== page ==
17. 17. CONSIDER “Confidentiality”Confidentiality: “ the right to privacy in general contexts is otherwise know as confidentiality in the context of professional relationships. Confidentiality highlights a professional, ethical responsibility to respect the client’s right to control personal information and access to it” (Stadlerin Herlihy and Golden 1990)
    18. 18. CONFIDENTIALITY CLAUSE• CONSENT TO RELEASE INFORMATION• I, _____________________________________, authorize Liability Community Services to share information, documents and/or records at their possession for the purpose of assisting me with services that are funded by the Government of Canada, Government of Ontario and the City of Toronto. I also understand that this information may be used to generate statistical reports and for program evaluation purposes.•• Date:__________________________________•• Signature:______________________________
    19. 19. Ethics & Professional Conduct Canadian Association of CASW Code of Ethics• Professional conduct expected by your organization and clients. To be treated with respect and dignity. Conflict of interest are declared and personal relationships not developed with clients under 2 years. We are role models in ways to conduct business in the Canadian work force. Power- with should be our work approach rather than power- over.
    20. 20. TOOLS TO REDUCE PERSONAL LIABILITY• ETHICAL AND PROFESSIONAL PRACTICE• RULE TO GOVERN CODE OF CONDUCT• NEED TO BE UNDERSTOOD BY ALL( CLIENT, STAFF, COMMUNITY AND STAKEHOLDERS)• POST PROCESS• DEAL WITH ISSUES AS NOTED
    21. 21. ROLE OF MANAGERS• MONITOR STAFF• GIVE FEEDBACK• DOCUMENTATION• DEAL WITH SITUATIONS THE FIRST TIME• BE KNOWLEDGEABLE IN LEGISLATION CHANGE• SEPARATE ROLES/ SUPERVISOR/FRIEND/STAFF• PROTECTION PLANS IN PLACE: Disciplinary defense coverage, personal injury protection, professional, general, disciplinary liability, office contents, legal entity coverage
    22. 22. Liabilities Issues in the Settlement Service Sector• LIABILITY CHECKLIST• “Good practice is the best defense to possible liability.”• Agencies should provide adequate orientation, training and supervision for their employees.• Do your staff:• have a clear understanding of guidelines for ethical practice-ethical responsibilities to clients, colleagues, in professional relationships, and to the workplace?• have a clear understanding of what is expected of them?• have access to appropriate professional consultation or supervision for professional settlement practice?• have access to ongoing training and professional education?• know the essential elements of their responsibilities and authority?• know what actions they can take on their own initiative and what actions requires supervisory approval?• know and understand related law, agency policies and practices?• know how to protect privacy and confidentiality of the clients?• understand the high risk situations for liability concerns?•• Does your agency:• have a code of conduct policy and/or guidelines for ethical practice which explain in detail:• Off-duty conduct• Reporting obligations• Maintenance and handling of client records• Privacy and confidentiality of information• Protecting information• Accepting gifts and discounts• Conflict of interest• Appropriate, professional boundaries• Practices for termination or interruption of services and so on.• have clearly formulated record-keeping requirements together with forms and instructional materials?• have clearly formulated “acceptable standards of service”?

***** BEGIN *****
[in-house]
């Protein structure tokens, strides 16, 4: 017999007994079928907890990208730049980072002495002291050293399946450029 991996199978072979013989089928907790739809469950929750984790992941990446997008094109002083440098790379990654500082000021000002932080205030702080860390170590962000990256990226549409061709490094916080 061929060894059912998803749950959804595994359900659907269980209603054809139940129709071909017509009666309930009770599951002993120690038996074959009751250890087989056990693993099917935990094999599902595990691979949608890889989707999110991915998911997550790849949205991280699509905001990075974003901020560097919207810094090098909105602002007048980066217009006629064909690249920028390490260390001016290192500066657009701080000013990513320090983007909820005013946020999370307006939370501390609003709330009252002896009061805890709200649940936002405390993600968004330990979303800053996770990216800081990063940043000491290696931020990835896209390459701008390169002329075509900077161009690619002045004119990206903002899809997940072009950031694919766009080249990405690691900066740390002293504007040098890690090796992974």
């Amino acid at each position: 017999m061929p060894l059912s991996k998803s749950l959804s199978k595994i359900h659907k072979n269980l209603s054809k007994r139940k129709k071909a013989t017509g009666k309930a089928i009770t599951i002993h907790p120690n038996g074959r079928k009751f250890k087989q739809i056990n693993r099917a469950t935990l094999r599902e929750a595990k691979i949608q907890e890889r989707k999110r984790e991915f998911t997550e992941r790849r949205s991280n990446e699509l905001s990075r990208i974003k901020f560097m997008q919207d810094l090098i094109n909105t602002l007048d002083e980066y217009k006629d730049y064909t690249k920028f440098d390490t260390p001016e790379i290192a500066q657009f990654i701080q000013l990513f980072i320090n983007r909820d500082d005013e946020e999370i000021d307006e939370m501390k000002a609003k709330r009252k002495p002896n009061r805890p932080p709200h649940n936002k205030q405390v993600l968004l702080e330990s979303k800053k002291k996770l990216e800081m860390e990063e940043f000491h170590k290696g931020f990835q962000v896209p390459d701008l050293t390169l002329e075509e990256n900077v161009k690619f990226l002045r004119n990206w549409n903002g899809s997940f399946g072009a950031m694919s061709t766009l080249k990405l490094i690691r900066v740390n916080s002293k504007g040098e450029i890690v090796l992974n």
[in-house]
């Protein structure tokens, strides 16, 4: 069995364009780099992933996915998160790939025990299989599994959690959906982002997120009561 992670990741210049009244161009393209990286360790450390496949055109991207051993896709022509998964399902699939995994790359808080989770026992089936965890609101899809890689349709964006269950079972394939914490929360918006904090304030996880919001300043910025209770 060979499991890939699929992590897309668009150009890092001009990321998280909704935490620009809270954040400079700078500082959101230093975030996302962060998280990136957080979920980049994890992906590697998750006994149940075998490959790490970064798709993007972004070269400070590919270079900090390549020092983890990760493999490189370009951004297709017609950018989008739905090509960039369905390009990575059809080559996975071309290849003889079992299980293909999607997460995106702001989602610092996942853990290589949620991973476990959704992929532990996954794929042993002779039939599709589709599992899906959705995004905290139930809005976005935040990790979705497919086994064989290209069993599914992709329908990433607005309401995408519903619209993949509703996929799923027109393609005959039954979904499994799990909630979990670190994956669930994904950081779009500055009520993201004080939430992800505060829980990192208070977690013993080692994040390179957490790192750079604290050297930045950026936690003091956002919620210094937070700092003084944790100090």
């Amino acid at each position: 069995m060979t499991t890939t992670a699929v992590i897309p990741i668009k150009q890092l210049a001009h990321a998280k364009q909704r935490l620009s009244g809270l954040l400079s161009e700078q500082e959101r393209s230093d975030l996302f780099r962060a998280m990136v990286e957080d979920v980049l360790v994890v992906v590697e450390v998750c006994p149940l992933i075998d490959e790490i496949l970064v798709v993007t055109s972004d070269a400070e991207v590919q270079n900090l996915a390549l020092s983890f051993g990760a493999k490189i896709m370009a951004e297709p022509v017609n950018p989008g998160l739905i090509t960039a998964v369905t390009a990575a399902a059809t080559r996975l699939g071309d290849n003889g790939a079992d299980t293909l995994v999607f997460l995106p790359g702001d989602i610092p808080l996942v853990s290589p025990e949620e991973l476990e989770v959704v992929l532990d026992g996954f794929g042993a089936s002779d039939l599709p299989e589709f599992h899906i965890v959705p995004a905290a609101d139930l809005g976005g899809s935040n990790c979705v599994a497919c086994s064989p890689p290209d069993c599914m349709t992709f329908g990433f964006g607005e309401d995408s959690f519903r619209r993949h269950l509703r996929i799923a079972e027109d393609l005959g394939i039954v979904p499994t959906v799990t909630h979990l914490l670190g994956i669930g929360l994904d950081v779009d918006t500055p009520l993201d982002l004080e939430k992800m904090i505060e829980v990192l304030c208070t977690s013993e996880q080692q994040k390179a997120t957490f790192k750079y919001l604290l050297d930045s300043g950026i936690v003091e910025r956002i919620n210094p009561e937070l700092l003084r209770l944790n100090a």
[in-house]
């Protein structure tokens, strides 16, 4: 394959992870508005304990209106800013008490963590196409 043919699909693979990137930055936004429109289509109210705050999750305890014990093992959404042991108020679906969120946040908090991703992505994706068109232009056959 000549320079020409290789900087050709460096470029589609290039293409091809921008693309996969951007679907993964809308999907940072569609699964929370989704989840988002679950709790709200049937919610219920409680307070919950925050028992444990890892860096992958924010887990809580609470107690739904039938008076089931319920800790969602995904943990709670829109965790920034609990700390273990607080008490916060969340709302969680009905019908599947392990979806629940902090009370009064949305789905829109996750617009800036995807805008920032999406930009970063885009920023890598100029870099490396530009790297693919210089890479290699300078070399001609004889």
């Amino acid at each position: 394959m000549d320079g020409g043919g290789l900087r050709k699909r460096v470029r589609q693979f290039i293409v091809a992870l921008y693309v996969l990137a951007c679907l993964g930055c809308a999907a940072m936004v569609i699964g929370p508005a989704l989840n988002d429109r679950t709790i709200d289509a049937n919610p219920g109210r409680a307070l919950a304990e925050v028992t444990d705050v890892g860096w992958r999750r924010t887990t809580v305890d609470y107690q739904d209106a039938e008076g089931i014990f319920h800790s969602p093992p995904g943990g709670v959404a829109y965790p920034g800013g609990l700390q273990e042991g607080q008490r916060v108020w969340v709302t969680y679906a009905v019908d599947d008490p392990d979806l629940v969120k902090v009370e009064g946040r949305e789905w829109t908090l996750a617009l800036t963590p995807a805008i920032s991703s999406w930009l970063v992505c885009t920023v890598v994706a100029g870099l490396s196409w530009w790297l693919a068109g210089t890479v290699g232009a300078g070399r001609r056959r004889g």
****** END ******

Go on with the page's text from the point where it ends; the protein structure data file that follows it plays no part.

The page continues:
23. 23. Liabilities Issues in the Settlement Sector• References• CAMH. Privacy Policy. 2009.• http://www.camhx.ca/About_CAMH/Privacy/CAMH%20%20Health%20Privacy%20Policy.pdf•• CAMH. Privacy notice. 2004.• http://www.camhx.ca/About_CAMH/Privacy/CAMH_Privacy_Notice.pdf•• Canadian Association of Social Workers (CASW) Code of Ethics, 2005.• http://www.casw-acts.ca/en/what-social-work/casw-code-ethics• Canadian Association of Social Workers (CASW), Guidelines for Ethical Practice, 2005.• http://www.casw-acts.ca/en/what-social-work/casw-code-ethics•• City of Toronto-Social Housing Unit. Confidentiality Policy Development Tool.• http://www.toronto.ca/housing/social_housing/otherdocs/oprevtool_confidentiality.pdf•• City of Toronto. Conflict of Interest Policy.2005.• http://www.toronto.ca/calldocuments/conflict_of_interest_policy.htm•• Information and Privacy Commissioner, Ontario, Canada (IPC). Best Practices and Professional Guidelines. http://www.ipc.on.ca/english/resources/best-practices-and-professional-guidelines/•• IPC. Ontario’s Freedom of Information and Protection of Privacy Act: A Mini Guide. 2011• http://www.ipc.on.ca/images/Resources/up-mini_p_e.pdf•• Ontario College of Social Workers and Social Service Workers. Practice Notes.• http://www.ocswssw.org/en/practice_notes.htm•• Ontario College of Social Workers and Social Service Workers. Code of Ethics and Standards of Practice Handbook. 2008.• http://www.ocswssw.org/docs/codeofethicsstandardsofpractice.pdf
    24. 24. Q&A• Next steps for my organization!!

    ×